The present study is focused on homeostatic abnormalities and secondarily on hyperarousal as exhibited in subjects with Primary Insomnia (PIs) compared to Good Sleeper controls (GSs). Homeostatic abnormalities will be assessed by evaluating how patients with insomnia respond to sleep deprivation.

This study will use a Modified Sleep Deprivation and Multiple Sleep Latency Test (MSD/MSLT) procedure. Response to the procedure will be assessed in terms of sleep continuity, sleep architecture and electroencephalographic (EEG) power spectral changes during recovery sleep. Hyperarousal will be evaluated using serial measures of somatic (cortisol) and cortical (EEG Beta/Gamma activity) arousal across the sleep deprivation protocol.

These parameters will be evaluated both prior to and following CBT-I in PIs and following an equivalent time interval in GSs.

Not Applicable
Allocation: Non-Randomized
Intervention Model: Parallel Assignment
Masking: Single (Outcomes Assessor)
Primary Purpose: Treatment
Primary Insomnia
Behavioral: Cognitive-Behavioral Therapy for Insomnia
Insomnia Subjects receive CBT-I
Other Name: Insomnia Subjects receive CBT-I
  • Experimental: Insomnia
    Insomnia subjects who receive 8 session cognitive behavioral therapy for insomnia.
    Intervention: Behavioral: Cognitive-Behavioral Therapy for Insomnia
  • No Intervention: Good Sleeper
    Good sleeper controls who receive no intervention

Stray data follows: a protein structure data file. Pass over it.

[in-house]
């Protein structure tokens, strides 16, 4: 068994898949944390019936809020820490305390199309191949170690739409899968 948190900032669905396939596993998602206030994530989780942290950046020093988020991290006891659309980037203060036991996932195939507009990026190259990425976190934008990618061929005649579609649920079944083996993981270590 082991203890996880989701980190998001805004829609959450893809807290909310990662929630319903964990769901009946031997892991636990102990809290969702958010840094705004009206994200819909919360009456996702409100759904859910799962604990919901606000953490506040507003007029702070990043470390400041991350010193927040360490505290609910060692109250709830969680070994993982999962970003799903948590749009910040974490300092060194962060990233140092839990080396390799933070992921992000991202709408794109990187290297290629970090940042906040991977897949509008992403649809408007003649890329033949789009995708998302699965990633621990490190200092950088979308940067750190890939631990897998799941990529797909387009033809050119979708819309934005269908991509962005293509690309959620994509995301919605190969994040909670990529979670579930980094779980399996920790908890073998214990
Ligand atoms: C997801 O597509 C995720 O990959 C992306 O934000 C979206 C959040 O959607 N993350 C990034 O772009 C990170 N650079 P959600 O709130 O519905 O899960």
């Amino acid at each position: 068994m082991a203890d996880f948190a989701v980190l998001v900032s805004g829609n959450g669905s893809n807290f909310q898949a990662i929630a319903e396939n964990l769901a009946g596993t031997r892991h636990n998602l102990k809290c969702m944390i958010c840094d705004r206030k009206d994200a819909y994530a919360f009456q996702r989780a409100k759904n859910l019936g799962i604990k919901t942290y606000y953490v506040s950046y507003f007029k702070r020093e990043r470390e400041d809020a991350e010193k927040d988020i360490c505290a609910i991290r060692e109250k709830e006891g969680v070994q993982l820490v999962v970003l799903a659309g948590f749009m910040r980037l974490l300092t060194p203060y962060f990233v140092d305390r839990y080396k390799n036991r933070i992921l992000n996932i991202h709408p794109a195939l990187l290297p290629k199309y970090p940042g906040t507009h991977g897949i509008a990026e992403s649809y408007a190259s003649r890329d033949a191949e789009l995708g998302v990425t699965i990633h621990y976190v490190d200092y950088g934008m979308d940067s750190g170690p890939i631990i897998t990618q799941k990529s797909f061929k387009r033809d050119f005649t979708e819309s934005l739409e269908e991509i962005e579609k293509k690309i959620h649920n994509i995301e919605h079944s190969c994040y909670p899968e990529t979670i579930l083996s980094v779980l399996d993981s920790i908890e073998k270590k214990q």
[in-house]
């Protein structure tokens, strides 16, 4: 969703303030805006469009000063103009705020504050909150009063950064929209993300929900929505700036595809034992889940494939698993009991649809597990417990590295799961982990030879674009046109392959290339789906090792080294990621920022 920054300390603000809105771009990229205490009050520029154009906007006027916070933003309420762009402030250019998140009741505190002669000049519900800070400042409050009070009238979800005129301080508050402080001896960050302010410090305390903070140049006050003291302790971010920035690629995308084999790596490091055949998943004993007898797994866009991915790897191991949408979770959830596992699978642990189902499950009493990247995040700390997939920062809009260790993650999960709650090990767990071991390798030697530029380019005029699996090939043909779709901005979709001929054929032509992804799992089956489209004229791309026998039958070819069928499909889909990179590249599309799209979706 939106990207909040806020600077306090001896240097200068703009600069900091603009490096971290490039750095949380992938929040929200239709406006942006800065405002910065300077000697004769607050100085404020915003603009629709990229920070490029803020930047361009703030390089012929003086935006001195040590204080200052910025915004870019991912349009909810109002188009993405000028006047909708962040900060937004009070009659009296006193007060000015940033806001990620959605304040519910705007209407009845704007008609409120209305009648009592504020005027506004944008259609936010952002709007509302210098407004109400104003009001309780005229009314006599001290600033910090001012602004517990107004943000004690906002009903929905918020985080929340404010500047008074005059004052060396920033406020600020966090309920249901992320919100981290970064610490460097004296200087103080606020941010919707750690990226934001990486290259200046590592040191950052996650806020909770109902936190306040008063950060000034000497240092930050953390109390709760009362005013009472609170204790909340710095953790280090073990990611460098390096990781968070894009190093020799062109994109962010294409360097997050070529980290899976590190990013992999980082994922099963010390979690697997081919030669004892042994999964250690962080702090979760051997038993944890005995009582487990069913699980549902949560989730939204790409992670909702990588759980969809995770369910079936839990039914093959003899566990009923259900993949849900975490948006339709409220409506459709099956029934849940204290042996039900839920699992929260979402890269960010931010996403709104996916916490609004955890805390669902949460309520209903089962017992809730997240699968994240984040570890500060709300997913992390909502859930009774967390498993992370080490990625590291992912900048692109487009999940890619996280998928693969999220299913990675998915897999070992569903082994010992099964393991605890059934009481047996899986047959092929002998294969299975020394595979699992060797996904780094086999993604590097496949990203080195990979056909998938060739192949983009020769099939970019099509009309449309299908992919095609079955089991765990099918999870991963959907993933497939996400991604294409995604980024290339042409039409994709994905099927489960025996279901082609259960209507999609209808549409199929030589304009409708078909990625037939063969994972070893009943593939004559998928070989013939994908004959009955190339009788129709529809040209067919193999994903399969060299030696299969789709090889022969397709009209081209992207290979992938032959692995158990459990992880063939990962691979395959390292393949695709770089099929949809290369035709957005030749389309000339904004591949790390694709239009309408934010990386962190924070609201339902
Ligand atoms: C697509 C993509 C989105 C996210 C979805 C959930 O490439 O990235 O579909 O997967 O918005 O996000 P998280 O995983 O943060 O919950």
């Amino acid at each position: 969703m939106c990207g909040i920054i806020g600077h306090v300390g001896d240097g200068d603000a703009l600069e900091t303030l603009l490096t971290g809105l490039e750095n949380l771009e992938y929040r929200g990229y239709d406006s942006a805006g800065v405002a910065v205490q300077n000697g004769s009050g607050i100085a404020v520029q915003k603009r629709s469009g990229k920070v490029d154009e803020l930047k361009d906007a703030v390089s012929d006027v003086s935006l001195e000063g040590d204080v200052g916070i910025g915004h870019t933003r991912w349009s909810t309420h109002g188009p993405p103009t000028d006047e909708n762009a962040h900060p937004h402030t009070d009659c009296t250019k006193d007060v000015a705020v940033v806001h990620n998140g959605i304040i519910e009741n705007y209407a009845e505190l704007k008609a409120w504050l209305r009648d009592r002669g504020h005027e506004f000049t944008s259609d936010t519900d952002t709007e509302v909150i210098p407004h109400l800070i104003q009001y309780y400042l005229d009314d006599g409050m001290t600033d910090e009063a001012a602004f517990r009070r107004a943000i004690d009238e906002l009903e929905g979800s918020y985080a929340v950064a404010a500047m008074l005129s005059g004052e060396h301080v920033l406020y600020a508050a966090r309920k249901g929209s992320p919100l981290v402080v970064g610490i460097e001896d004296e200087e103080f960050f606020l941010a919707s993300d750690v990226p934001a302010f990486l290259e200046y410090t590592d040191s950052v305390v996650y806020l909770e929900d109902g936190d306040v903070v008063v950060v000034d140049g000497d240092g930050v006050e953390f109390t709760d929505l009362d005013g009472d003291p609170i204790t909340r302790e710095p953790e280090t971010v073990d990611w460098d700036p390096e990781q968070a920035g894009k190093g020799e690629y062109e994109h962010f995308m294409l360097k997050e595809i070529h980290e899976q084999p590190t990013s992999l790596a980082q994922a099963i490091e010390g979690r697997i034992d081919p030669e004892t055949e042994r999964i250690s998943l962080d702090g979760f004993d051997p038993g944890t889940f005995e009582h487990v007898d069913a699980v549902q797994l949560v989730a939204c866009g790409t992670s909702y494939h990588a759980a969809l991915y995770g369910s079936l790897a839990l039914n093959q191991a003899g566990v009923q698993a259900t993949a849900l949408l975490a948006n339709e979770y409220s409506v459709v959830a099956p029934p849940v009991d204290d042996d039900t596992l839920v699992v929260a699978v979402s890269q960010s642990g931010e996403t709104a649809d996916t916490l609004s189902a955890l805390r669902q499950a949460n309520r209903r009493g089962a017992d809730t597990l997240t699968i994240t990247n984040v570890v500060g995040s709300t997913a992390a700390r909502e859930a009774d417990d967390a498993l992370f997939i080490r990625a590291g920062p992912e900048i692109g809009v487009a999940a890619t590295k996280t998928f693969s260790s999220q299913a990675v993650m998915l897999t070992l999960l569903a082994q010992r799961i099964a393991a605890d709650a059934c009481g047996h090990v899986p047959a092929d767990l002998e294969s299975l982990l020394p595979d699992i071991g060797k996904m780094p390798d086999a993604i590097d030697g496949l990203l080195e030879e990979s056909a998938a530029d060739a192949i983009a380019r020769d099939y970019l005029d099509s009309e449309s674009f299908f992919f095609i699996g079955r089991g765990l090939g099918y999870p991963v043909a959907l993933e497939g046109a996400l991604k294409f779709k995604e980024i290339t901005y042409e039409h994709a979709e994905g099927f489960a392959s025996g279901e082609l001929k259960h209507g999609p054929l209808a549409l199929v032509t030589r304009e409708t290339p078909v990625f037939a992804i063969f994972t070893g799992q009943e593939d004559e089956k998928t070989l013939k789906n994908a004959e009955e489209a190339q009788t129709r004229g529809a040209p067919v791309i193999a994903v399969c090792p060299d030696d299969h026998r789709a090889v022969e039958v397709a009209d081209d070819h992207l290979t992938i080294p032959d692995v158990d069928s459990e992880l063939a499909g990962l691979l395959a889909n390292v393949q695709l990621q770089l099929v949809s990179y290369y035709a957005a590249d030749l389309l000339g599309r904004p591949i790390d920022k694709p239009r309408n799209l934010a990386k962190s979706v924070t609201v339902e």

Not Provided

*   Includes publications given by the data provider as well as publications identified by Identifier (NCT Number) in Medline.
Same as current
December 2008
December 2008   (Final data collection date for primary outcome measure)

Inclusion Criteria:

Primary Insomnia (PI) subjects:

  • Difficulty falling or staying asleep for 6 or more months as evidenced by (a) 30 or more minutes to fall asleep on 3 or more nights per week, or (b) early morning awakenings > 30 minutes prior to desired rise time on 3 or more nights per week
  • Reported impaired daytime function attributed to insomnia

Good-Sleeper (GS) controls:

  • No history of sleep disorders
  • No current sleep complaints and/or complaints of daytime fatigue or sleepiness
  • Sleep characterized as restorative and relatively "unperturbable"; and will be defined as: 5-15 minutes to fall asleep and no more than two awakenings per night of > 5 minutes duration

Exclusion Criteria:

  • Significant medical or psychiatric illness
  • Diagnosed or occult sleep disorders (evident on screening PSG) other than PI
  • Hearing or memory impairments
  • Non-fluency in spoken or written English
  • History of head injury (w/ loss of consciousness) or seizures
  • Prescription medication or recreational drug use within 4 weeks of laboratory study
  • Tobacco use or consume more than 3 cups of coffee per day (or an equivalent dose of caffeine)
Sexes Eligible for Study: All
25 Years to 55 Years   (Adult)
Contact information is only displayed when the study is recruiting subjects
United States
012331 ( Other Grant/Funding Number: American Sleep Medicine Foundation )
Not Provided
Not Provided
Wilfred Pigeon, PhD, University of Rochester
University of Rochester
American Academy of Sleep Medicine
Principal Investigator: Wilfred R. Pigeon, Ph.D. University of Rochester
Principal Investigator: Michael L. Perlis, Ph.D. University of Rochester
University of Rochester
January 2016

ICMJE     Data element required by the International Committee of Medical Journal Editors and the World Health Organization ICTRP